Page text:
We’re as tired of the fetishisation of hops as much as the next blogger but, despite that, the two beers that have made us sit up and take notice lately have both been showcases for bold hopping.

A couple of weeks ago, we spent a happy afternoon in the back room of the Star Inn, Crowlas, helping Darren ‘Beer Today’ Norbury work through his stash of free beer. The stand out of that session was Oakham’s Green Devil IPA (6%).

When we opened it, a wisp of vapour appeared at the neck, and then the aroma hit us, like smelling salts. If it had been a cartoon, there’d have been green tendrils in the air, curling their way into our noses and throats. Dave, who Darren mentions in his post, isn’t totally convinced by either super hoppy beers or by ‘tasting’ as a pursuit, but even he couldn’t stop himself exclaiming, wide-eyed: “Nettles! Freshly cut grass! Herbs!”

Those cartoon pong trails made a second appearance at the beer festival at the First and Last in Sennen, near Land’s End, last weekend, when we bought our first pints of Moor Nor’Hop (4.1%). Even with a gale blowing; in typical headless festival condition; and from a plastic cup, the fantastic aroma of the beer reached us long before we lifted it to our lips. Can we measure aroma by height? Nor’Hop’s was a towering 75cm or so.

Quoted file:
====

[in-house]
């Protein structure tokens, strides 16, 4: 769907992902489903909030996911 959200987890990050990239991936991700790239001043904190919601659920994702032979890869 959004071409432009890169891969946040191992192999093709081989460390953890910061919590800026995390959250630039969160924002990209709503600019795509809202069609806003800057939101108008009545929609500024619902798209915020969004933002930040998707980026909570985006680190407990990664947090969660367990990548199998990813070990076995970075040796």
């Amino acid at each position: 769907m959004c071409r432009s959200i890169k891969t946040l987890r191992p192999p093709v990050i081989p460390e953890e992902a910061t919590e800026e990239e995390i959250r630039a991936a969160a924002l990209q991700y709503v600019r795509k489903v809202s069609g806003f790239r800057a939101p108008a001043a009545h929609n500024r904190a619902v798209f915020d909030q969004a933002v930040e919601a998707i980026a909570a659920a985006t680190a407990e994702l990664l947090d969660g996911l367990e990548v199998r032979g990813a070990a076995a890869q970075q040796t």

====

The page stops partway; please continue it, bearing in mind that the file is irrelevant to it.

Nor’Hop is also unfined, making it the first such beer we’ve consumed in the wild. Its cloudiness didn’t put us off and might have contributed to a sense we had of its ‘juiciness’; but we think it would probably have tasted just as nice clear. Once we’d found it, we stuck with it, and drank nothing else until it was time to get a bus home through the fog.

CAMRA Kernow Festival, Falmouth

Detail from the logo of CAMRA Kernow

Having moved to Penzance proper from a village a few weeks ago, we suddenly find ourselves much better connected by public transport, and so getting up to Falmouth for the CAMRA Kernow beer festival on Saturday was a doddle.